Where we see risk
The most prominent risks we see for global equities are COVID-related economic disruptions, potential monetary policy missteps and elevated valuation levels. Equity markets generally struggle during periods of slowing economic growth and rising interest rates, both of which we expect to see in 2022.
Recently introduced restrictions in several European countries demonstrate that COVID concerns will continue to impede a return to normal, new or otherwise. The pace and extent of central bank rate increases will be watched closely. If rates rise too high too quickly, that would likely hurt the prices of growth companies whose valuations have been boosted by exceptionally low interest rates. However, if inflation shows signs of easing in early 2022 and employment levels are still depressed, central banks are likely to proceed more cautiously with rate increases.
Time for a shift in market leadership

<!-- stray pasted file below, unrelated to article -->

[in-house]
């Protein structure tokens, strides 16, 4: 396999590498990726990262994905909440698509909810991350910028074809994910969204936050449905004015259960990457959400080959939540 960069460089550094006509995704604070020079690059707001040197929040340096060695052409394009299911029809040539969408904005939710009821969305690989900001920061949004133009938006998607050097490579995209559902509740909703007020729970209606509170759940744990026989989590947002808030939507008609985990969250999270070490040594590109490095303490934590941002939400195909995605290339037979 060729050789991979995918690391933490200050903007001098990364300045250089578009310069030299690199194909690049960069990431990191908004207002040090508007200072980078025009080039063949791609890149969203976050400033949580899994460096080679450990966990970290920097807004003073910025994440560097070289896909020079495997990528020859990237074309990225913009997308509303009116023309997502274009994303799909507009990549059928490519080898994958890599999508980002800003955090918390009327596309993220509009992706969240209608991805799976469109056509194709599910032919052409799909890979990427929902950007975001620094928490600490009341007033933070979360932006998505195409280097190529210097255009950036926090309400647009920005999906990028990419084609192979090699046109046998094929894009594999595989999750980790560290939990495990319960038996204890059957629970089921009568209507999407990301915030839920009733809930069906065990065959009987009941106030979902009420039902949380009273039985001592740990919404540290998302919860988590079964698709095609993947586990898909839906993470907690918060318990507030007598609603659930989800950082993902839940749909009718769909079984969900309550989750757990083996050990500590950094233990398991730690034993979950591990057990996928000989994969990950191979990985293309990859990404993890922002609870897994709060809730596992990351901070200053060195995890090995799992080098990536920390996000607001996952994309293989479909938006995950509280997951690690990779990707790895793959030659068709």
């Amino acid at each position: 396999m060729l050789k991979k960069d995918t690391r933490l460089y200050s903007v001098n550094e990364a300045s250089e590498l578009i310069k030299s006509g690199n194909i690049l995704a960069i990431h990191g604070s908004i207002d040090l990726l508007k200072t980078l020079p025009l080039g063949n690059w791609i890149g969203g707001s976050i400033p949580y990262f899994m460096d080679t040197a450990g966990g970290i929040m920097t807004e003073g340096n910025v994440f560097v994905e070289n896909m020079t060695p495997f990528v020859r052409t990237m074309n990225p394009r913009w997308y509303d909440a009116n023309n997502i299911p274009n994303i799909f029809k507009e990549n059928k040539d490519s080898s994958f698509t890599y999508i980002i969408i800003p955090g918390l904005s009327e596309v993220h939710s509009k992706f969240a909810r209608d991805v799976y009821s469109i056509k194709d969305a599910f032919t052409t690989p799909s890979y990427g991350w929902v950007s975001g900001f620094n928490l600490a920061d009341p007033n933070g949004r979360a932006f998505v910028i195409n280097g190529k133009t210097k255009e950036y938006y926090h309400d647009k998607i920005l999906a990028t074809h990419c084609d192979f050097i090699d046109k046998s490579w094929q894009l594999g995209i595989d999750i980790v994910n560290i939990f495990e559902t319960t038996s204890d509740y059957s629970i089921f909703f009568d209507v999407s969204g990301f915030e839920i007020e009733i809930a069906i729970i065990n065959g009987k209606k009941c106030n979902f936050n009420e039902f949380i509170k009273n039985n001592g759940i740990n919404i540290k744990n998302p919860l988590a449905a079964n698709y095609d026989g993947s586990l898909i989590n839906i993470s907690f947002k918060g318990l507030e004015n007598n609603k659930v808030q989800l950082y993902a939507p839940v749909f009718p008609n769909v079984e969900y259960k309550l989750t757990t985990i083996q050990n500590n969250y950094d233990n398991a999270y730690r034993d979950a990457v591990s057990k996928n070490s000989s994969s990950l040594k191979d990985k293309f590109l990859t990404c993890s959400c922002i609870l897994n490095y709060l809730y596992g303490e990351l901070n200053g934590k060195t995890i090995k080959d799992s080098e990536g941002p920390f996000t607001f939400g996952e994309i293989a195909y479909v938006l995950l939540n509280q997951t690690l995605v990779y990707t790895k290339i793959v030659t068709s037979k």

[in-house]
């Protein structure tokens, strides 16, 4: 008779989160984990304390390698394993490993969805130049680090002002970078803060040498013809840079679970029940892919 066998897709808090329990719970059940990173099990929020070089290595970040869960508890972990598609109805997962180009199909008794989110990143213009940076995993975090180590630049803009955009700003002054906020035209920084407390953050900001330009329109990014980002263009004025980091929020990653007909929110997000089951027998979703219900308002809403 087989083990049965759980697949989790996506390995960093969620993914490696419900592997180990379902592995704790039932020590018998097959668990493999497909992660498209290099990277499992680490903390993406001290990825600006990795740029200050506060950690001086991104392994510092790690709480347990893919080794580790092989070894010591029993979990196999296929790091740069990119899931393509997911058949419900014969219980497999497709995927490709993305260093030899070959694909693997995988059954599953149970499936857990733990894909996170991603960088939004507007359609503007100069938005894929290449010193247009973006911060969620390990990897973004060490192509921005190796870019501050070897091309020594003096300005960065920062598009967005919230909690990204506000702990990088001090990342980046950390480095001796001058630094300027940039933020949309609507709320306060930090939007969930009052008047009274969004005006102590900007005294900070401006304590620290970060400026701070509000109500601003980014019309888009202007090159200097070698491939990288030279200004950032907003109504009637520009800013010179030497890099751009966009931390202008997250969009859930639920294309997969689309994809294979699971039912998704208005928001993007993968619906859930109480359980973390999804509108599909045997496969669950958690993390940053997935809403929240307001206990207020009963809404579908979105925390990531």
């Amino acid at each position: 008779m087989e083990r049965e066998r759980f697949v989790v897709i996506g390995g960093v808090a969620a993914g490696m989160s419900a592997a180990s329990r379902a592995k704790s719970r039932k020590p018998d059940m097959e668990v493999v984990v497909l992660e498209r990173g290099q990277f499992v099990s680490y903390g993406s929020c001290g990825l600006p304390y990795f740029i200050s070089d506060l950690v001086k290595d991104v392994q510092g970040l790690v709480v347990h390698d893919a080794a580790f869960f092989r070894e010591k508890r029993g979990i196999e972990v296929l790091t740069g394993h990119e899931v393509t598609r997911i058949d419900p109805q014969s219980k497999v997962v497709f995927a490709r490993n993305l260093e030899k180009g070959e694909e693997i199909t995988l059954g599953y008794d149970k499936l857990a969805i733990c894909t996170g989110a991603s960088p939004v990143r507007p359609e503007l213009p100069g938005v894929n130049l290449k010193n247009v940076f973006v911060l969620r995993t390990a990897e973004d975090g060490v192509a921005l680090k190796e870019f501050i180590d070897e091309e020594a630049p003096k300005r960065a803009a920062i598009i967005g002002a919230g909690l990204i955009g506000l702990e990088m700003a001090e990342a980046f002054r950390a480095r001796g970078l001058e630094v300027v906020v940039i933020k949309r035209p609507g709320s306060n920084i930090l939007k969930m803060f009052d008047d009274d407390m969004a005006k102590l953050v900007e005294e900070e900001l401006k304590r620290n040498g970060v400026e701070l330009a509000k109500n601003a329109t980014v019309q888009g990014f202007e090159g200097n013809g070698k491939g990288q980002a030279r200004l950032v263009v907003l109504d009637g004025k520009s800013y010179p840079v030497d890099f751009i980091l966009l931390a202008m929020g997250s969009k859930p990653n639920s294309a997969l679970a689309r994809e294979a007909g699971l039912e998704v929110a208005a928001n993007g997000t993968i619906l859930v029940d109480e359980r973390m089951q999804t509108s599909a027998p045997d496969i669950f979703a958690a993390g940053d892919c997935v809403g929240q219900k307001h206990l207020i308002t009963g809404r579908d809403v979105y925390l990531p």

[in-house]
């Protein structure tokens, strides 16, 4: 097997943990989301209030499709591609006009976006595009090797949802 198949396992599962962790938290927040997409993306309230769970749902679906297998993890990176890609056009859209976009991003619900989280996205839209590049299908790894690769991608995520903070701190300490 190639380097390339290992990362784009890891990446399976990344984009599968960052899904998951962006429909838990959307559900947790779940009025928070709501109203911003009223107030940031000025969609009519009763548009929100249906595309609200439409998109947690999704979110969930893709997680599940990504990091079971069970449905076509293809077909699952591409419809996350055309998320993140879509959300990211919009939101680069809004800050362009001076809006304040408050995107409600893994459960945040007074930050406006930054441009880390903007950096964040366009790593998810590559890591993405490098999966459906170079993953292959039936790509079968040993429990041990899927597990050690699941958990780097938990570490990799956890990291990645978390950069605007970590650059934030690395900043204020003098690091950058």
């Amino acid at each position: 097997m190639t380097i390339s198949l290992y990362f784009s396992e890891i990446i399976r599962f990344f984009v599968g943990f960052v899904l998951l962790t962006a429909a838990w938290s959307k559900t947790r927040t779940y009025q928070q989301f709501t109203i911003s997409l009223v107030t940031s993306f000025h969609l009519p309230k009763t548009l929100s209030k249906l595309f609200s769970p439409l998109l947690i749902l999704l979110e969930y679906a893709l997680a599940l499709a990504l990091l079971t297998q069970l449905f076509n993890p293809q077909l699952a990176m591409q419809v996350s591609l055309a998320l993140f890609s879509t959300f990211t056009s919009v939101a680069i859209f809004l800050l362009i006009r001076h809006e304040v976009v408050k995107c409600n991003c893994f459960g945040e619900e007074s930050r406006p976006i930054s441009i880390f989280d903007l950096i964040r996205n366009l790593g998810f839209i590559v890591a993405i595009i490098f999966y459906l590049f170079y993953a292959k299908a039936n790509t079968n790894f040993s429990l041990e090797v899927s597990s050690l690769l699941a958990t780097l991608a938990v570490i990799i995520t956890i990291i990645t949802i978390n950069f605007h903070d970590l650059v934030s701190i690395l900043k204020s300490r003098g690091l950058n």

After an extended period of outperformance by U.S. equities dating back to the global financial crisis, we expect international equities may outperform in the coming years, driven by:
- More supportive fiscal and monetary policies in Europe and Japan.
- Real yields2 rising more in the U.S. than in international markets, pressuring U.S. equity valuations in general, and U.S. growth stocks in particular.
- Attractive valuation levels, with international equities trade at a multi-decade, extreme discount relative to U.S. equities (Exhibit B).
We expect the U.S. Federal Reserve will move more quickly to raise interest rates than the European Central Bank and the Bank of Japan. With inflation easing but still higher in the U.S. than in Europe or Japan, we expect U.S. real yields to rise at a faster pace than European and Japanese real yields. This could pressure U.S. equity valuations, which trade at a seemingly ever-expanding premium to their international peers.
Areas of opportunity for 2022